Ras, Barbara 1949-
Ras, Barbara 1949-
Born 1949, in New Bedford, MA; married; children: one daughter. Education: Simmons College, B.A.
Poet. Editor for North Point Press, Wesleyan University Press, University Press of New England, and Sierra Club Books; University of Georgia Press, Athens, assistant director and executive editor; Trinity University Press, San Antonio, TX, director, 2002—. Instructor for Warren Wilson MFA Program for Writers.
Kate Tufts Discovery Award, Walt Whitman Award, American Academy of Poets, 1997, and Georgia Author of the Year Award for poetry, 1999, all for Bite Every Sorrow; Ascher Montandon Award; has received honors from the National Writers Union, Villa Montalvo, San Jose Poetry Center, and Spoon River Poetry Review.
Bite Every Sorrow (poems), Louisiana State University Press (Baton Rouge, LA), 1998.
One Hidden Stuff (poems), Penguin (New York, NY), 2006.
Contributor to Between Heaven and Texas, edited by Naomi Shihab Nye, University of Texas Press (Austin, TX), 2006. Contributor to poetry and literary journals, including Massachusetts Review,Salmagundi, Orion, Gulf Coast, Prairie Schooner, TriQuarterly, American Scholar, and Boulevard.
Barbara Ras is the author of the critically acclaimed poetry collections Bite Every Sorrow and One Hidden Stuff. Ras has traveled extensively in Latin America and lived for a time in Colombia and Costa Rica. In 1994 she edited Costa Rica: A Traveler's Literary Companion, a collection of twenty-six stories organized by the geographical regions in which they are set. Among the contributors are José Léon Sánchez, Yolanda Oreamuno, and Carlos Salazar Herrara. According to Diane C. Donovan, writing in MBR Bookwatch, the "excellent narrative stories bring to life the underlying nuances of the country's experience as no ordinary travel guide could accomplish." A contributor in the Economist similarly noted: "If advice on whether to boil the water or cover your head in holy buildings is what you are after, this is not your book; if you want to make inroads into the Costa Rican imagination, it is a must-read."
The author's debut poetry collection, Bite Every Sorrow, appeared in 1998. In the work, Ras examines the details of everyday life, reflecting on marriage, motherhood, work, and family. "Everything she witnesses, overhears, ingests, and touches is a catalyst for her penetrating imagination," noted Booklist critic Donna Seaman. Ras garnered the Walt Whitman Award from the Academy of American Poets in 1997 for Bite Every Sorrow. C.K. Williams, who judged the award, stated on Poets.org: "What's most immediately striking about her work, and what continues to gratify in it, is its sheer human amplitude: her poems are rich with life-matter, with incisive perceptions and acute experiential insight; they're plotted with a wide-ranging self-consciousness and informed by a metaphysically erudite and whimsical exuberance." Williams offered special praise for the opening poem, "You Can't Have It All," which begins: "But you can have the fig tree and its fat leaves like clown hands / gloved with green.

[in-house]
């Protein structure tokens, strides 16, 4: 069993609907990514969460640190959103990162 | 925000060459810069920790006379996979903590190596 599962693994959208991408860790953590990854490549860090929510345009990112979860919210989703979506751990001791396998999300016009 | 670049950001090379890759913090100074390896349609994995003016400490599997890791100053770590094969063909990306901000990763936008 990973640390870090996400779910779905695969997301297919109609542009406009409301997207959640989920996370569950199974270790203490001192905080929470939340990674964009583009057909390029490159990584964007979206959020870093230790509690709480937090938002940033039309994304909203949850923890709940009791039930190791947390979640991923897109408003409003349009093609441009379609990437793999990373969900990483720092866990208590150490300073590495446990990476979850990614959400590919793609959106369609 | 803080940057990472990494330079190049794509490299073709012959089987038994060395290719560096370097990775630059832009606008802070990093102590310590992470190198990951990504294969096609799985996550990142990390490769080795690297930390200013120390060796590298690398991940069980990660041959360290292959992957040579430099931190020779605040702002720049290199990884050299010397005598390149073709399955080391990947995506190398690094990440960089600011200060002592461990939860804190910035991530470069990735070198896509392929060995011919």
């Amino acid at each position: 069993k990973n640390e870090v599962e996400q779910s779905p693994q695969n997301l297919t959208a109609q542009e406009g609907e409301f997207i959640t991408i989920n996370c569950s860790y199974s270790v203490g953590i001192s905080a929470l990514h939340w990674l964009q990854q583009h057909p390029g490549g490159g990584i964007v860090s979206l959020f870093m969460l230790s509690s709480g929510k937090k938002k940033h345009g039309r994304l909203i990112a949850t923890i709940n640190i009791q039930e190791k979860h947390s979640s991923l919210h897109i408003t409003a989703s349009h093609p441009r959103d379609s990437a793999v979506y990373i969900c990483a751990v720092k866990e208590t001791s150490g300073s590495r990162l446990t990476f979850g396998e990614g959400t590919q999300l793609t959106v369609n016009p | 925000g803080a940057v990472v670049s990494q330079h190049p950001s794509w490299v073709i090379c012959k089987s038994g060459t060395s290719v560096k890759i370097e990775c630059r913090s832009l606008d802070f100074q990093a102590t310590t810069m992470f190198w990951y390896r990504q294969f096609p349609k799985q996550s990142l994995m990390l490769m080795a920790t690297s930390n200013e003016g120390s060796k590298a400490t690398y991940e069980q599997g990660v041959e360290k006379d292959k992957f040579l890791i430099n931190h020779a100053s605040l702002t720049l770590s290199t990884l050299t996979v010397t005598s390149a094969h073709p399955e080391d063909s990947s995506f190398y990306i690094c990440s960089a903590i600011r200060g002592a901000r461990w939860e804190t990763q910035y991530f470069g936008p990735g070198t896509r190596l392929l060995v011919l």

You can have the touch of a single eleven-year-old finger / on your cheek, waking you at one a.m. to say the hamster is back." "There are many such moments in the book," Williams observed, "situations of precisely observed and movingly rendered gesture, in which the domestic, the seemingly ordinary, is exalted by imaginative intensity and sympathy to something beyond itself." According to Library Journal contributor Frank Allen, in Bite Every Sorrow Ras illustrates "how ordinary personal memories grow into a beautiful ‘life of the mind’ that transcends selfhood."
Ras's second collection of poems, the 2006 work One Hidden Stuff, "is an entertaining and at times very moving … effort, which pays attention to life's small pleasures and subtle difficulties," observed a Publishers Weekly reviewer. Written primarily in free verse, Ras's poems explore a range of subjects, from dreams and war to dogs barking and the Texas sky. "Propelled by alliteration, assonance, consonance, and exquisite verbs, the poems have a breathless tone," wrote Diane Scharper in Library Journal, and Seaman commented in another Booklist review that the poet's "bittersweet, immediate, and wise lyrics are long-lined and punctuated with glissandos and unexpected leaps." One Hidden Stuff "reveals the confidence and skill of a fine writer who is willing to take risks as she brings the reader along on a quest for the world's one hidden stuff—a venture uniquely appropriate for poetry," concluded John Hammond on MySanAntonio.com.
BIOGRAPHICAL AND CRITICAL SOURCES:
Booklist, April, 1998, Donna Seaman, review of Bite Every Sorrow, p. 1295; September, 2006, Donna Seaman, review of One Hidden Stuff, p. 39.
Economist, April 30, 1994, review of Costa Rica: A Traveler's Literary Companion, p. 100.
Library Journal, March 1, 1998, Frank Allen, review of Bite Every Sorrow, p. 92; November 15, 2006, Diane Scharper, review of One Hidden Stuff, p. 75.
MBR Bookwatch, October, 2005, Diane C. Donovan, review of Costa Rica.
Publishers Weekly, July 1, 2002, Bob Summer, "Trinity U. to Revive Press," p. 15; September 18, 2006, review of One Hidden Stuff, p. 38.
MySanAntonio.com,http://www.mysanantonio.com/ (December 1, 2006), John Hammond, "Poet Looks at Substance That Ties All Together in Life," review of One Hidden Stuff.
Poets.org,http://www.poets.org/ (April 15, 2007), "C.K. Williams on Barbara Ras's Bite Every Sorrow."
SouthCoast Today,http://archive.southcoasttoday.com/ (October 17, 1998), Robert Lovinger, "New Bedford Native Earns Poetry Award."